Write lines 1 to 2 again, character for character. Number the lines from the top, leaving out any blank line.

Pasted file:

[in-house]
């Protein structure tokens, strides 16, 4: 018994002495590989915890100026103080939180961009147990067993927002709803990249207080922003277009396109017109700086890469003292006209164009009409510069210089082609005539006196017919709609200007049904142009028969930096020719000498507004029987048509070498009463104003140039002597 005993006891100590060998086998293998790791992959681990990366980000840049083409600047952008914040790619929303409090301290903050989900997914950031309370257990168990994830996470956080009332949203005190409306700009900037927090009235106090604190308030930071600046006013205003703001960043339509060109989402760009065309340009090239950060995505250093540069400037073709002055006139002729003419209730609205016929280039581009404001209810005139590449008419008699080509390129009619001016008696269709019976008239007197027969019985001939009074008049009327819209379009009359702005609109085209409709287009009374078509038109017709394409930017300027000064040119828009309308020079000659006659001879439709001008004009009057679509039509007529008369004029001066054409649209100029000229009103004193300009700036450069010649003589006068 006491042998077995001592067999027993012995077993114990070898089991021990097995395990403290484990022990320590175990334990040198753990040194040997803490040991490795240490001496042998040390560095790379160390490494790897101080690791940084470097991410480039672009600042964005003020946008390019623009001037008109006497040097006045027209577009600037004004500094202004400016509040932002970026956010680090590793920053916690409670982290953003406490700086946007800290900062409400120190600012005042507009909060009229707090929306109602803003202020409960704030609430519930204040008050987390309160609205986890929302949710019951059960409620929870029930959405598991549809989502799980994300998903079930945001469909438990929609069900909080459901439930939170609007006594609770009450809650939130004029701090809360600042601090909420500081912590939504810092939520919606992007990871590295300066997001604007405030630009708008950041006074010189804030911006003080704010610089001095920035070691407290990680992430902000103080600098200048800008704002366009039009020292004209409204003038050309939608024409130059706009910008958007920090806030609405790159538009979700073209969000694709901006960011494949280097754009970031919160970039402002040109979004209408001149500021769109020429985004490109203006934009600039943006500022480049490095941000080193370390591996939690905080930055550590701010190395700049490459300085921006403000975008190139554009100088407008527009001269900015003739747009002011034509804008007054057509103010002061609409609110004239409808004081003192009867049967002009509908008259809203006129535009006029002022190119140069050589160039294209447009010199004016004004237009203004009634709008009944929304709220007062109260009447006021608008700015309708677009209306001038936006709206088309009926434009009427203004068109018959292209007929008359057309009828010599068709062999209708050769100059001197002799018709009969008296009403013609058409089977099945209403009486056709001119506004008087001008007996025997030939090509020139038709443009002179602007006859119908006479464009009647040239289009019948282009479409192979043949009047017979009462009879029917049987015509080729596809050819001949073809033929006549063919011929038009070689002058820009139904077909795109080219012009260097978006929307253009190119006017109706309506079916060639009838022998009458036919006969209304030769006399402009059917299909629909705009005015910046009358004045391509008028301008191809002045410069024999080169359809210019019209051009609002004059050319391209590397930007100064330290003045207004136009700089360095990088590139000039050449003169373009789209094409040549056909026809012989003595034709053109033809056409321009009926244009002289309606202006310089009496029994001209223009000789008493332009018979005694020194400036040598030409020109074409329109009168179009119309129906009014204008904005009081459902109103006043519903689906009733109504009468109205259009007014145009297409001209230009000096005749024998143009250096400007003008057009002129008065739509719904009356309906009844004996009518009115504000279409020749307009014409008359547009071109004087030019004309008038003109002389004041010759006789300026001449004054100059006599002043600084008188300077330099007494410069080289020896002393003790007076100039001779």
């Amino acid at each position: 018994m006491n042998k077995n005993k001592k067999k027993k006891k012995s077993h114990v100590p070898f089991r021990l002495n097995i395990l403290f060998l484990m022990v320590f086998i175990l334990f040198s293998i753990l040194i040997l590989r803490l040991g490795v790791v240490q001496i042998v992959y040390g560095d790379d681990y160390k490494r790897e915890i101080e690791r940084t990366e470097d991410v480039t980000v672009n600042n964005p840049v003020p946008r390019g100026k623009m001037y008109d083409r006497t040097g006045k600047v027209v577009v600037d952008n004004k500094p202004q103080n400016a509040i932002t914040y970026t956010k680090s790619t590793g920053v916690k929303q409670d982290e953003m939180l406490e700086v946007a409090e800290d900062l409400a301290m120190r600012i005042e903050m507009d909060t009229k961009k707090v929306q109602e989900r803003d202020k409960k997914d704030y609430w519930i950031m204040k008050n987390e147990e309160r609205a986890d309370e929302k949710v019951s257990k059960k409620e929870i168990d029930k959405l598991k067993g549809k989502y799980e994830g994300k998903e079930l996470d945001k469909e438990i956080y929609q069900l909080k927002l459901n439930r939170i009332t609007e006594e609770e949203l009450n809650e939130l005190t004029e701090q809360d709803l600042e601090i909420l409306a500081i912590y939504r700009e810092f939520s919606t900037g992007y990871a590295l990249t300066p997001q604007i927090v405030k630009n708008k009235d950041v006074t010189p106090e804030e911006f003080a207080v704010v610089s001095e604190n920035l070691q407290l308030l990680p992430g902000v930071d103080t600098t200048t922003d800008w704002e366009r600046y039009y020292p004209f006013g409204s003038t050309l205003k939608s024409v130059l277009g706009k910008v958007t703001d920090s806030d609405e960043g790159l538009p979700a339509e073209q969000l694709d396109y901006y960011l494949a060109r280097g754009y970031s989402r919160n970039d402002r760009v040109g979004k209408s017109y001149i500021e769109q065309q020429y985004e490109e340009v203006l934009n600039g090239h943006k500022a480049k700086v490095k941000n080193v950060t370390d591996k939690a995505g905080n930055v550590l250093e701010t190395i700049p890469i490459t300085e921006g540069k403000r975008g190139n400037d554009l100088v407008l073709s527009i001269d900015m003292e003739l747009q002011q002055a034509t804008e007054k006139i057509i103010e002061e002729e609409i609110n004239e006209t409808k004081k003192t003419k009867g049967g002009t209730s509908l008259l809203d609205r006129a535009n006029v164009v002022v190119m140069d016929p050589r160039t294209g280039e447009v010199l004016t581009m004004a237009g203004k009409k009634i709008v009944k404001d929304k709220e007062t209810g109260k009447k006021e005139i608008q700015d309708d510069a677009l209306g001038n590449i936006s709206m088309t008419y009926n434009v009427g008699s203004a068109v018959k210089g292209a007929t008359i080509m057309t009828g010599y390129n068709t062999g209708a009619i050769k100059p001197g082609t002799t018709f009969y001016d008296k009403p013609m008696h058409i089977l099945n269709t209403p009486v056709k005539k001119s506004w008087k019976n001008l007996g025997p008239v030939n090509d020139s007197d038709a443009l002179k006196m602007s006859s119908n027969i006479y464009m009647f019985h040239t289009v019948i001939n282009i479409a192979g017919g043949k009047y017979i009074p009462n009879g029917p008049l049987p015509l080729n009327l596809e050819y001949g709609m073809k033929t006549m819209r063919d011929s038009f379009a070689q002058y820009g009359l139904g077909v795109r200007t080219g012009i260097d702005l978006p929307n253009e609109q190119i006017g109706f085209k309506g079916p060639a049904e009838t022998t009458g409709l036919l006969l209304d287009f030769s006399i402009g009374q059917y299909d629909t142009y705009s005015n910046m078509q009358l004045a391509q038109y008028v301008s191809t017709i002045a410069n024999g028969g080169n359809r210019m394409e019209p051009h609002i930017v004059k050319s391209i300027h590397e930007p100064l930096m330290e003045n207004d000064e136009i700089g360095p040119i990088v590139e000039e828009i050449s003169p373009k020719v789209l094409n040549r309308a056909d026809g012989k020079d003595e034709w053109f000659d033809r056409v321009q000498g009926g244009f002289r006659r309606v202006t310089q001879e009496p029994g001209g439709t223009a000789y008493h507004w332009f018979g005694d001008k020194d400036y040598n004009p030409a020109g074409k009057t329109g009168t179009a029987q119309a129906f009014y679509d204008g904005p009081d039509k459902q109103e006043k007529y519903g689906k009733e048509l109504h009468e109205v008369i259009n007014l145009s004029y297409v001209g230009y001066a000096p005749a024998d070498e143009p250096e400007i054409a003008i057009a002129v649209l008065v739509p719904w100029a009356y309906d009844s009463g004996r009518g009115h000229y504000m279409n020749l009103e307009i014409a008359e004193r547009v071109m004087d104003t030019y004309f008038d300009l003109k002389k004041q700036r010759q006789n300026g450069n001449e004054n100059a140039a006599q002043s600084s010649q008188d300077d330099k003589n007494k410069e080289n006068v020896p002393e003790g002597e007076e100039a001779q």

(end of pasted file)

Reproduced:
[in-house]
């Protein structure tokens, strides 16, 4: 018994002495590989915890100026103080939180961009147990067993927002709803990249207080922003277009396109017109700086890469003292006209164009009409510069210089082609005539006196017919709609200007049904142009028969930096020719000498507004029987048509070498009463104003140039002597 005993006891100590060998086998293998790791992959681990990366980000840049083409600047952008914040790619929303409090301290903050989900997914950031309370257990168990994830996470956080009332949203005190409306700009900037927090009235106090604190308030930071600046006013205003703001960043339509060109989402760009065309340009090239950060995505250093540069400037073709002055006139002729003419209730609205016929280039581009404001209810005139590449008419008699080509390129009619001016008696269709019976008239007197027969019985001939009074008049009327819209379009009359702005609109085209409709287009009374078509038109017709394409930017300027000064040119828009309308020079000659006659001879439709001008004009009057679509039509007529008369004029001066054409649209100029000229009103004193300009700036450069010649003589006068 006491042998077995001592067999027993012995077993114990070898089991021990097995395990403290484990022990320590175990334990040198753990040194040997803490040991490795240490001496042998040390560095790379160390490494790897101080690791940084470097991410480039672009600042964005003020946008390019623009001037008109006497040097006045027209577009600037004004500094202004400016509040932002970026956010680090590793920053916690409670982290953003406490700086946007800290900062409400120190600012005042507009909060009229707090929306109602803003202020409960704030609430519930204040008050987390309160609205986890929302949710019951059960409620929870029930959405598991549809989502799980994300998903079930945001469909438990929609069900909080459901439930939170609007006594609770009450809650939130004029701090809360600042601090909420500081912590939504810092939520919606992007990871590295300066997001604007405030630009708008950041006074010189804030911006003080704010610089001095920035070691407290990680992430902000103080600098200048800008704002366009039009020292004209409204003038050309939608024409130059706009910008958007920090806030609405790159538009979700073209969000694709901006960011494949280097754009970031919160970039402002040109979004209408001149500021769109020429985004490109203006934009600039943006500022480049490095941000080193370390591996939690905080930055550590701010190395700049490459300085921006403000975008190139554009100088407008527009001269900015003739747009002011034509804008007054057509103010002061609409609110004239409808004081003192009867049967002009509908008259809203006129535009006029002022190119140069050589160039294209447009010199004016004004237009203004009634709008009944929304709220007062109260009447006021608008700015309708677009209306001038936006709206088309009926434009009427203004068109018959292209007929008359057309009828010599068709062999209708050769100059001197002799018709009969008296009403013609058409089977099945209403009486056709001119506004008087001008007996025997030939090509020139038709443009002179602007006859119908006479464009009647040239289009019948282009479409192979043949009047017979009462009879029917049987015509080729596809050819001949073809033929006549063919011929038009070689002058820009139904077909795109080219012009260097978006929307253009190119006017109706309506079916060639009838022998009458036919006969209304030769006399402009059917299909629909705009005015910046009358004045391509008028301008191809002045410069024999080169359809210019019209051009609002004059050319391209590397930007100064330290003045207004136009700089360095990088590139000039050449003169373009789209094409040549056909026809012989003595034709053109033809056409321009009926244009002289309606202006310089009496029994001209223009000789008493332009018979005694020194400036040598030409020109074409329109009168179009119309129906009014204008904005009081459902109103006043519903689906009733109504009468109205259009007014145009297409001209230009000096005749024998143009250096400007003008057009002129008065739509719904009356309906009844004996009518009115504000279409020749307009014409008359547009071109004087030019004309008038003109002389004041010759006789300026001449004054100059006599002043600084008188300077330099007494410069080289020896002393003790007076100039001779």